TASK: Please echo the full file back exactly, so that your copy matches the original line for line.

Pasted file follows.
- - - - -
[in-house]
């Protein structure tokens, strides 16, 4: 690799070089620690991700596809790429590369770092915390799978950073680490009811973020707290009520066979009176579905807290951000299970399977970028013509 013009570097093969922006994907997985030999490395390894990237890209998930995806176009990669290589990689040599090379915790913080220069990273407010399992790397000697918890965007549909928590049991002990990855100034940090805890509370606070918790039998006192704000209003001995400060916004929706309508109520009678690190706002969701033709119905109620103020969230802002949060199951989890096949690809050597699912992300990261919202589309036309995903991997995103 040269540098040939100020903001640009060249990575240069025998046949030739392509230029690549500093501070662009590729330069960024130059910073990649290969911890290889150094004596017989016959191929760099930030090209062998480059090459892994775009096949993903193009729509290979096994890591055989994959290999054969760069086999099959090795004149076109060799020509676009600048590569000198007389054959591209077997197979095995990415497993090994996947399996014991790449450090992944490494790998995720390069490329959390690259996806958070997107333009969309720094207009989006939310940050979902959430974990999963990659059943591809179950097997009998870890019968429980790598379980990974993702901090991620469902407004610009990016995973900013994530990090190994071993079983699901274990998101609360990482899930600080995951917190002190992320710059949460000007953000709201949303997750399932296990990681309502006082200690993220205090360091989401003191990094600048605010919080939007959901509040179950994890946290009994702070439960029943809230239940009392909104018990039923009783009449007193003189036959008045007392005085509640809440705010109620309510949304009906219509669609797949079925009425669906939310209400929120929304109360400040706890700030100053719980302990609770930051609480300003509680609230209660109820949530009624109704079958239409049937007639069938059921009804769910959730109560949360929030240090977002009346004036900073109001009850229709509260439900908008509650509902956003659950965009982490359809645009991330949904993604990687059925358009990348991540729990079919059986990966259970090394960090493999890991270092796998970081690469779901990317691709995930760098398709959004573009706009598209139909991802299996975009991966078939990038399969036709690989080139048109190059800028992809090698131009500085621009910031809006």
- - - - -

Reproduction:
[in-house]
């Protein structure tokens, strides 16, 4: 690799070089620690991700596809790429590369770092915390799978950073680490009811973020707290009520066979009176579905807290951000299970399977970028013509 013009570097093969922006994907997985030999490395390894990237890209998930995806176009990669290589990689040599090379915790913080220069990273407010399992790397000697918890965007549909928590049991002990990855100034940090805890509370606070918790039998006192704000209003001995400060916004929706309508109520009678690190706002969701033709119905109620103020969230802002949060199951989890096949690809050597699912992300990261919202589309036309995903991997995103 040269540098040939100020903001640009060249990575240069025998046949030739392509230029690549500093501070662009590729330069960024130059910073990649290969911890290889150094004596017989016959191929760099930030090209062998480059090459892994775009096949993903193009729509290979096994890591055989994959290999054969760069086999099959090795004149076109060799020509676009600048590569000198007389054959591209077997197979095995990415497993090994996947399996014991790449450090992944490494790998995720390069490329959390690259996806958070997107333009969309720094207009989006939310940050979902959430974990999963990659059943591809179950097997009998870890019968429980790598379980990974993702901090991620469902407004610009990016995973900013994530990090190994071993079983699901274990998101609360990482899930600080995951917190002190992320710059949460000007953000709201949303997750399932296990990681309502006082200690993220205090360091989401003191990094600048605010919080939007959901509040179950994890946290009994702070439960029943809230239940009392909104018990039923009783009449007193003189036959008045007392005085509640809440705010109620309510949304009906219509669609797949079925009425669906939310209400929120929304109360400040706890700030100053719980302990609770930051609480300003509680609230209660109820949530009624109704079958239409049937007639069938059921009804769910959730109560949360929030240090977002009346004036900073109001009850229709509260439900908008509650509902956003659950965009982490359809645009991330949904993604990687059925358009990348991540729990079919059986990966259970090394960090493999890991270092796998970081690469779901990317691709995930760098398709959004573009706009598209139909991802299996975009991966078939990038399969036709690989080139048109190059800028992809090698131009500085621009910031809006």